Not many people can deny the emotional benefit of having a dog around for company. It’s why we’ve seen puppy sales soar during the pandemic. New research from The Kennel Club tells us puppy registrations jumped by 26 percent between the months of April and June last year.
But it’s not just our personal lives that can benefit from a furry companion close by. The science tells us there’s a lot to be said for introducing dogs for therapy in education.
Emotional wellbeing is so often the key to positive behaviour, both socially and in the classroom. Caring for a dog teaches responsibility and patience and can go a long way to de-escalating anger in students who have trouble managing their mood.
They can help alleviate anxiety and help students who have trouble even coming to school in the first place. Some dogs can even help with confidence and fluency in reading. And they’re just great to have around – they can bind a school together and create a strong sense of community.
However, before a school can reap the many rewards of having a dog on site, they need to be properly insured. And also carry out a thorough risk assessment to make sure of staff and student safety.
Firstly, the dog needs to have a good temperament, be attached to a lead and have a handler by their side at all times. They should be used to being around children and trained not to jump up, bite or scratch. And the school should bring them into a secure environment and make sure classrooms are clutter-free before they arrive.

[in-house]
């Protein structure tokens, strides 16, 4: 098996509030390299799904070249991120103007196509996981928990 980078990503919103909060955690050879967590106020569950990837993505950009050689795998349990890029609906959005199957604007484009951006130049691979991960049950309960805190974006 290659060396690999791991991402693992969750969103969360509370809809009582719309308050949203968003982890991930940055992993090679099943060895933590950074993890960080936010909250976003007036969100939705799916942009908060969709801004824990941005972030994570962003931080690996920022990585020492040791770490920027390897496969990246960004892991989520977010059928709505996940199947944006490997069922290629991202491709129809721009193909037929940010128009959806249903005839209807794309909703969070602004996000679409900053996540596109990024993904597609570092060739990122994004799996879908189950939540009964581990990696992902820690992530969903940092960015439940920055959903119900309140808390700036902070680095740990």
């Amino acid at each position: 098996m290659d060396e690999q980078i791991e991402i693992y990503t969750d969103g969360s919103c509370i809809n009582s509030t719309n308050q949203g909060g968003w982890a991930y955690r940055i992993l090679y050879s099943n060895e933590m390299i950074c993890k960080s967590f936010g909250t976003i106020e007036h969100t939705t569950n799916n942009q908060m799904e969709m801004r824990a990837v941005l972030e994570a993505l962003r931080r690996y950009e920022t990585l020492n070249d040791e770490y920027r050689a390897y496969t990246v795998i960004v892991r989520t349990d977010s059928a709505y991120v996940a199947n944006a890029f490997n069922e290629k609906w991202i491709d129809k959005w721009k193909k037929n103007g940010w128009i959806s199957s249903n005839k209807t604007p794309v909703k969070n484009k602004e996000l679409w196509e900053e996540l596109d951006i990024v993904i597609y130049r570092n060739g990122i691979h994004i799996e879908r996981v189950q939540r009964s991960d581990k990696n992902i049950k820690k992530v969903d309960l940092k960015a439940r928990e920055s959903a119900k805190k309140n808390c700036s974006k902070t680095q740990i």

It’s also important the dog is fully vaccinated, wormed, and treated for fleas. After any interaction, staff and students need to remember to wash their hands, and handlers should find a designated toilet area for the dog away from the premises.
The school must be mindful of phobias and allergies too. So its key dogs are low moulting, students get parental permission before any contact, and alternative activities are organised for those who can’t, or prefer not to have any interaction.
Any activities and games involving the dog need to be handled with care. The handler and school should agree a safe space for the activity and limit the number of students who can take part. It’s also important there’s a time limit in place, so the dog doesn’t get tired or distressed.
Finally, the school needs to be clear on a code of conduct and make sure students understand how they should be behaving when they’re in the dog’s company. They must be taught to take care and always approach the dog calmly.
So as long as schools exercise common sense and put in place the right risk management strategy, they can introduce a dog into the community with minimal fuss. The risks they’re exposed to are relatively low. Whereas the benefits of having a dog on site, in our humble opinion, are encouragingly high.
Published date: 3rd February 2021
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